Thursday, November 29, 2007
I think I may understand a piece of the religious mind. It seems to me that many religious people profess faith, but in their heart of hearts, hope is their true refuge.
For instance, I've never understood why religious people cry at funerals. They profess the belief that their loved ones still exist beyond death and may have even achieved eternal bliss! Still they mourn. Why? Because they fear their loved ones are in hell? Do they weep from selfishness, wishing they could have just a few more days together? What's the point? We'll all be together again soon enough. Or perhaps they weep because they fear eternal punishment for themselves?
I think these reasons are all very unlikely. I think religious people cry at funerals for the same reason I do, because, deep down, their hope fades a little, their false piety melts away, and they think "I will never see this amazing person again"
I remember thinking it seemed very revealing that one of Matt's questions early on in our religious conversion discussions was something to the effect of, "Well let me ask you this: what's wrong with believing just to be safe?" Of course, Pascal's Wager is so intellectually vacuous that I need not refute it here, but I think for many, maybe even Matt, it is a convincing argument.*
But if you accept Pascal's wager, that's not faith, that's hope.
So here's my personal experience, which I believe may offer a window into the mind of the religious. Way back in high school, I remember reflecting on my parents with full scrutiny and thinking "No way. Someone must be unfaithful. How could anyone go so long like this?"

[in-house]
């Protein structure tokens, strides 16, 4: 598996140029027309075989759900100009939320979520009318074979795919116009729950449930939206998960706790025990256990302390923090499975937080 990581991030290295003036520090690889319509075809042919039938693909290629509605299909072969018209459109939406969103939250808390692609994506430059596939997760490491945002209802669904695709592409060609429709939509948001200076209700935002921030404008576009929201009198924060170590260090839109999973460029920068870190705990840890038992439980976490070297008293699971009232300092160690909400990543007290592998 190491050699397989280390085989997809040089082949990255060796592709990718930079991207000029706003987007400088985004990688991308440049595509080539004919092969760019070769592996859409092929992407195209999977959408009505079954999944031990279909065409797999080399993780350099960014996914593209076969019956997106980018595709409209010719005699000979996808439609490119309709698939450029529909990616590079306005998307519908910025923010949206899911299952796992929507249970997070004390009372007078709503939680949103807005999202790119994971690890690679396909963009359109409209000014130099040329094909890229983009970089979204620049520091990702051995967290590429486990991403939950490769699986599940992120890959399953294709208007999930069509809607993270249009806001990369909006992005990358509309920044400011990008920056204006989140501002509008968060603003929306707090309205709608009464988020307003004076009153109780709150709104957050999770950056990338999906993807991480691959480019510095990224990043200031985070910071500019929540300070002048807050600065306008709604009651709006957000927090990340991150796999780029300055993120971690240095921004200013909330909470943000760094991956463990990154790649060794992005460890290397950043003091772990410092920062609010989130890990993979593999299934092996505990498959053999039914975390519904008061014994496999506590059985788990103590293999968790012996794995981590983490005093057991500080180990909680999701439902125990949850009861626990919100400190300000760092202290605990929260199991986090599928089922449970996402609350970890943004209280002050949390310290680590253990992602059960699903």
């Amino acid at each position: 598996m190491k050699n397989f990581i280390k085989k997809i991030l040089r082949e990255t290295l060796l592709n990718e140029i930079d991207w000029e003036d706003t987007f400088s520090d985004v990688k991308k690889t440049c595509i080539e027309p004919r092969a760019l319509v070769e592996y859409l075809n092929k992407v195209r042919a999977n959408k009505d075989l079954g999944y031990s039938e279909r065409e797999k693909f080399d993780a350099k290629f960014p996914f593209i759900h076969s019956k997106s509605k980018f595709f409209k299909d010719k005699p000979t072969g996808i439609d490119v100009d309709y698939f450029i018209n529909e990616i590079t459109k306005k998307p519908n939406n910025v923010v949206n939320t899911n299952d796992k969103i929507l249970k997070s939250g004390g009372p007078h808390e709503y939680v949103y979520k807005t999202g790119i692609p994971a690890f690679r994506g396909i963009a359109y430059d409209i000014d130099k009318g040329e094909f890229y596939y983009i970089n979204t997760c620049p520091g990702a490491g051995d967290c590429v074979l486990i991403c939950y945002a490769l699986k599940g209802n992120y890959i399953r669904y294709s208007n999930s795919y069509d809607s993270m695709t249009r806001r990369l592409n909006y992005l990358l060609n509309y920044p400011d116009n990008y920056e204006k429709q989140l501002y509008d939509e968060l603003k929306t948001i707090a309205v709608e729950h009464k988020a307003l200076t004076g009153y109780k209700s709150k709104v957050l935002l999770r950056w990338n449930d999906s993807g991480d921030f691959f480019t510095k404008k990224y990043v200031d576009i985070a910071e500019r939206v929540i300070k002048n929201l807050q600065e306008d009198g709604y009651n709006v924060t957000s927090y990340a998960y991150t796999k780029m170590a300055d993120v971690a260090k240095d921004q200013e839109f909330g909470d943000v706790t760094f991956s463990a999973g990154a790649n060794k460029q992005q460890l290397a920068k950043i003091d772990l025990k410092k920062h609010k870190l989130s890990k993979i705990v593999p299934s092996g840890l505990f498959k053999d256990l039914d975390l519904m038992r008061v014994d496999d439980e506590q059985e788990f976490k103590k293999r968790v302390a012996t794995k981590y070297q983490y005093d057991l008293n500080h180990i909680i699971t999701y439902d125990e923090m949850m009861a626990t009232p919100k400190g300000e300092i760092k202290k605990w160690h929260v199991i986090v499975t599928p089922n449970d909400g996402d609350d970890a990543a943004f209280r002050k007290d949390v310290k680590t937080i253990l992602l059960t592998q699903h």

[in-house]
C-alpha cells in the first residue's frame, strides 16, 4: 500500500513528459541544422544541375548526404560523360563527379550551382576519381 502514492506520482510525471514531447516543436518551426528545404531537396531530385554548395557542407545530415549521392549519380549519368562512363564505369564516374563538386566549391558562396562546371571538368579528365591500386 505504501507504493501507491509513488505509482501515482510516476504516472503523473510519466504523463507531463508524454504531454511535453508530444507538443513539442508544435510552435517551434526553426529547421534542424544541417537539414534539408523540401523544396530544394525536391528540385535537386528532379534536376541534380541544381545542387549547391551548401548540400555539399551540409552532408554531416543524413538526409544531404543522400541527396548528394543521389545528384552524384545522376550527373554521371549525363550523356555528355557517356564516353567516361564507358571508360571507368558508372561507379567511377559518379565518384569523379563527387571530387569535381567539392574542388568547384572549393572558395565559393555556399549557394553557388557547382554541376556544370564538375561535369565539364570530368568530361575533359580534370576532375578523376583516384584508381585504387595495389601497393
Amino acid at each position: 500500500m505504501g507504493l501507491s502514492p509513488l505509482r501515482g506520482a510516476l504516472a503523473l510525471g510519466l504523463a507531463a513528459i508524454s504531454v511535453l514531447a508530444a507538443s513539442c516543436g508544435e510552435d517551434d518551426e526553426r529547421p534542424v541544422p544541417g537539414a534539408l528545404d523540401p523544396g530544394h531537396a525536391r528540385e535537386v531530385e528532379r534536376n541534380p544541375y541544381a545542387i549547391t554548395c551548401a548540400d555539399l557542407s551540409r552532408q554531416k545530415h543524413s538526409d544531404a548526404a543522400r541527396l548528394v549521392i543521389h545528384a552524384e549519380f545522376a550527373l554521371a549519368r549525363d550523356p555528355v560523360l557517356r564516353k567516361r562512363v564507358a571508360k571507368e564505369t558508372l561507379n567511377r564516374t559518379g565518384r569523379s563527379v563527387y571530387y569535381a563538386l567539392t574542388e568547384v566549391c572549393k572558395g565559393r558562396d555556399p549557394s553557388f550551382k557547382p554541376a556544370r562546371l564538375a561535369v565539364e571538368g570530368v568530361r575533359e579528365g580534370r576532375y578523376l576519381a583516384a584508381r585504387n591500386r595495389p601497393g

But very quickly, I tied that doubt into a little knot and buried it way down deep in my head. I reasoned, "Well, maybe they've found transcendental love. Maybe their sex drives have slowed. Maybe there's something I don't know" and after all that justification, I just stopped thinking.
I had hope and that hope allowed me to shelve my doubts in some forgotten library of the mind. I developed a sort of faith-based reasoning for my parents' spousal bliss. In my mind, my parents were okay because I hoped they were okay, and that was enough to stop thinking about it. Not only that, but I reasoned if I thought about it too much, the truth might hurt.
A year ago, my faith was shattered. And as of two days ago, my parents have separated. My studies of life have prepared me for the inevitability of change and death, so getting too emotional is difficult. Even so, I find myself fighting against change. And like the religious at a funeral, I cry.
* Matt also admitted that he never understood Darwin's despair about the staggering amount of waste and violence in the natural world. I also found this very revealing; for me, it was the final nail in the coffin as far as the flimsy case for faith was concerned.